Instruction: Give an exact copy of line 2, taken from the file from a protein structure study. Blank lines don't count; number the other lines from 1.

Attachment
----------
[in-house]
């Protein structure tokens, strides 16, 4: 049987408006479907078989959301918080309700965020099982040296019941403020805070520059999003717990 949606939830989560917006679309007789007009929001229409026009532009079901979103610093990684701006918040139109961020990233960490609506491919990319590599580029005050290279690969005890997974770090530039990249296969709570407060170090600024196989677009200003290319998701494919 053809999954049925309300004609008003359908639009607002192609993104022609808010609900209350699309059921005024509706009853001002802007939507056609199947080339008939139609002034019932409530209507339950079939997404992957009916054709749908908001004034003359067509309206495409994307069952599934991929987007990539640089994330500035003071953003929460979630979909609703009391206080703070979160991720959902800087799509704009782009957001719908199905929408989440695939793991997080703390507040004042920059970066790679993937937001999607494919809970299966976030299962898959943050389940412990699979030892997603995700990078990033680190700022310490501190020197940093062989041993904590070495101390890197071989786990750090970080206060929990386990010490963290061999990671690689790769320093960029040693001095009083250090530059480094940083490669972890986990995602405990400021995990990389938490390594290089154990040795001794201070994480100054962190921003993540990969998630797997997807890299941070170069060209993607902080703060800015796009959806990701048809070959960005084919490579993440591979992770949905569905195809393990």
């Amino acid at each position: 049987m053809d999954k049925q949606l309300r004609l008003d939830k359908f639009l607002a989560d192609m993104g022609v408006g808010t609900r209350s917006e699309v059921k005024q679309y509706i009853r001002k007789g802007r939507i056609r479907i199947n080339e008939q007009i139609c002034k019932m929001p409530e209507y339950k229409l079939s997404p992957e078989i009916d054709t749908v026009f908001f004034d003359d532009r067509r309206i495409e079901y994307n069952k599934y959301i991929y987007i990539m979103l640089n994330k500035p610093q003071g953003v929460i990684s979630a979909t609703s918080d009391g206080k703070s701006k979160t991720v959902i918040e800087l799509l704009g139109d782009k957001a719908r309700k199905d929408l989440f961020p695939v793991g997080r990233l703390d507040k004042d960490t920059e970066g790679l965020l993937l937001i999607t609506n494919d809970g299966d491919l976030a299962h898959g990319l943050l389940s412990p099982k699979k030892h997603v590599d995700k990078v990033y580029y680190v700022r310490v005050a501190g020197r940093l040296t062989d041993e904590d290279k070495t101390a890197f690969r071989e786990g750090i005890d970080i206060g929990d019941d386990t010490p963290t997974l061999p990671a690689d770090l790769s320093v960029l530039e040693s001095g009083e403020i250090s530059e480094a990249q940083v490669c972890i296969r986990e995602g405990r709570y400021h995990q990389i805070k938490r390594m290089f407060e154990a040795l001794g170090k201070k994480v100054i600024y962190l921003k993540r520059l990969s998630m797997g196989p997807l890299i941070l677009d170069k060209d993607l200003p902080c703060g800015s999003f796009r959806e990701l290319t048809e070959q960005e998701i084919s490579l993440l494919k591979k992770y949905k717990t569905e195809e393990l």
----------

């Protein structure tokens, strides 16, 4: 049987408006479907078989959301918080309700965020099982040296019941403020805070520059999003717990 949606939830989560917006679309007789007009929001229409026009532009079901979103610093990684701006918040139109961020990233960490609506491919990319590599580029005050290279690969005890997974770090530039990249296969709570407060170090600024196989677009200003290319998701494919 053809999954049925309300004609008003359908639009607002192609993104022609808010609900209350699309059921005024509706009853001002802007939507056609199947080339008939139609002034019932409530209507339950079939997404992957009916054709749908908001004034003359067509309206495409994307069952599934991929987007990539640089994330500035003071953003929460979630979909609703009391206080703070979160991720959902800087799509704009782009957001719908199905929408989440695939793991997080703390507040004042920059970066790679993937937001999607494919809970299966976030299962898959943050389940412990699979030892997603995700990078990033680190700022310490501190020197940093062989041993904590070495101390890197071989786990750090970080206060929990386990010490963290061999990671690689790769320093960029040693001095009083250090530059480094940083490669972890986990995602405990400021995990990389938490390594290089154990040795001794201070994480100054962190921003993540990969998630797997997807890299941070170069060209993607902080703060800015796009959806990701048809070959960005084919490579993440591979992770949905569905195809393990």